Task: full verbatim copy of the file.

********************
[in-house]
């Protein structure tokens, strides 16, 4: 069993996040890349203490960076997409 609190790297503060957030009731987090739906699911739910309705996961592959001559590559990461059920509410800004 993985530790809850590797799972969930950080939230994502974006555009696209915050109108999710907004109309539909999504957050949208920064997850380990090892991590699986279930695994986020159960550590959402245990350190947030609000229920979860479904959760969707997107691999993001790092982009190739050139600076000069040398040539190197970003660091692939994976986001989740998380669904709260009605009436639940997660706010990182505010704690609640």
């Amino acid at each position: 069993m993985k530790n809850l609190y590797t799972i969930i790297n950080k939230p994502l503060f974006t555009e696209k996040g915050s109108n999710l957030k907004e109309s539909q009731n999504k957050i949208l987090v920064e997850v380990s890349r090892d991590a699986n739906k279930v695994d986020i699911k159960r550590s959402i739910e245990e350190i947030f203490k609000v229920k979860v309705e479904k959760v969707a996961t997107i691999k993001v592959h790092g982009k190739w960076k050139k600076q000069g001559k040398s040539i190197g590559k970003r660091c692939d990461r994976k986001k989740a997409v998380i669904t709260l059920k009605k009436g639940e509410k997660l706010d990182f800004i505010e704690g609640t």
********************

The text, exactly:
[in-house]
């Protein structure tokens, strides 16, 4: 069993996040890349203490960076997409 609190790297503060957030009731987090739906699911739910309705996961592959001559590559990461059920509410800004 993985530790809850590797799972969930950080939230994502974006555009696209915050109108999710907004109309539909999504957050949208920064997850380990090892991590699986279930695994986020159960550590959402245990350190947030609000229920979860479904959760969707997107691999993001790092982009190739050139600076000069040398040539190197970003660091692939994976986001989740998380669904709260009605009436639940997660706010990182505010704690609640």
């Amino acid at each position: 069993m993985k530790n809850l609190y590797t799972i969930i790297n950080k939230p994502l503060f974006t555009e696209k996040g915050s109108n999710l957030k907004e109309s539909q009731n999504k957050i949208l987090v920064e997850v380990s890349r090892d991590a699986n739906k279930v695994d986020i699911k159960r550590s959402i739910e245990e350190i947030f203490k609000v229920k979860v309705e479904k959760v969707a996961t997107i691999k993001v592959h790092g982009k190739w960076k050139k600076q000069g001559k040398s040539i190197g590559k970003r660091c692939d990461r994976k986001k989740a997409v998380i669904t709260l059920k009605k009436g639940e509410k997660l706010d990182f800004i505010e704690g609640t």